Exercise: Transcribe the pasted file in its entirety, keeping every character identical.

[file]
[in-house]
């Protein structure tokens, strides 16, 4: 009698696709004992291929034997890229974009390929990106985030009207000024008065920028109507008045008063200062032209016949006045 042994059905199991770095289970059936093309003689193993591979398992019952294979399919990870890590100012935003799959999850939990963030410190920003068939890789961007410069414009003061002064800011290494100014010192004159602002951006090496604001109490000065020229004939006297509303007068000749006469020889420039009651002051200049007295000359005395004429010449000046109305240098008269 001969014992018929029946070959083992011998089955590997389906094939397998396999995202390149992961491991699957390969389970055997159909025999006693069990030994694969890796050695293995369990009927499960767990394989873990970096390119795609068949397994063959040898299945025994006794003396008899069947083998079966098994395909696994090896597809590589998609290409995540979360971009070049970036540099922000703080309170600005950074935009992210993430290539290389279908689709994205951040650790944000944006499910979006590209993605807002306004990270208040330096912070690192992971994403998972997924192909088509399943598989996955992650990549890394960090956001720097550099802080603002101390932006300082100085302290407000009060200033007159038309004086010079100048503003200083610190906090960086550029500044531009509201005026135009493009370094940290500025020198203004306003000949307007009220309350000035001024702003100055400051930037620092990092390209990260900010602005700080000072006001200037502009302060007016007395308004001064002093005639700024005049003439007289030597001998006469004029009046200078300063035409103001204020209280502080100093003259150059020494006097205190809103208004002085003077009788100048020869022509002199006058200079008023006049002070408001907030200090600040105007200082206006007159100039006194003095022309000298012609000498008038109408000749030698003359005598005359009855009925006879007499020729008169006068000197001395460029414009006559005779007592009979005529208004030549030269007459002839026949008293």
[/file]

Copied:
[in-house]
């Protein structure tokens, strides 16, 4: 009698696709004992291929034997890229974009390929990106985030009207000024008065920028109507008045008063200062032209016949006045 042994059905199991770095289970059936093309003689193993591979398992019952294979399919990870890590100012935003799959999850939990963030410190920003068939890789961007410069414009003061002064800011290494100014010192004159602002951006090496604001109490000065020229004939006297509303007068000749006469020889420039009651002051200049007295000359005395004429010449000046109305240098008269 001969014992018929029946070959083992011998089955590997389906094939397998396999995202390149992961491991699957390969389970055997159909025999006693069990030994694969890796050695293995369990009927499960767990394989873990970096390119795609068949397994063959040898299945025994006794003396008899069947083998079966098994395909696994090896597809590589998609290409995540979360971009070049970036540099922000703080309170600005950074935009992210993430290539290389279908689709994205951040650790944000944006499910979006590209993605807002306004990270208040330096912070690192992971994403998972997924192909088509399943598989996955992650990549890394960090956001720097550099802080603002101390932006300082100085302290407000009060200033007159038309004086010079100048503003200083610190906090960086550029500044531009509201005026135009493009370094940290500025020198203004306003000949307007009220309350000035001024702003100055400051930037620092990092390209990260900010602005700080000072006001200037502009302060007016007395308004001064002093005639700024005049003439007289030597001998006469004029009046200078300063035409103001204020209280502080100093003259150059020494006097205190809103208004002085003077009788100048020869022509002199006058200079008023006049002070408001907030200090600040105007200082206006007159100039006194003095022309000298012609000498008038109408000749030698003359005598005359009855009925006879007499020729008169006068000197001395460029414009006559005779007592009979005529208004030549030269007459002839026949008293």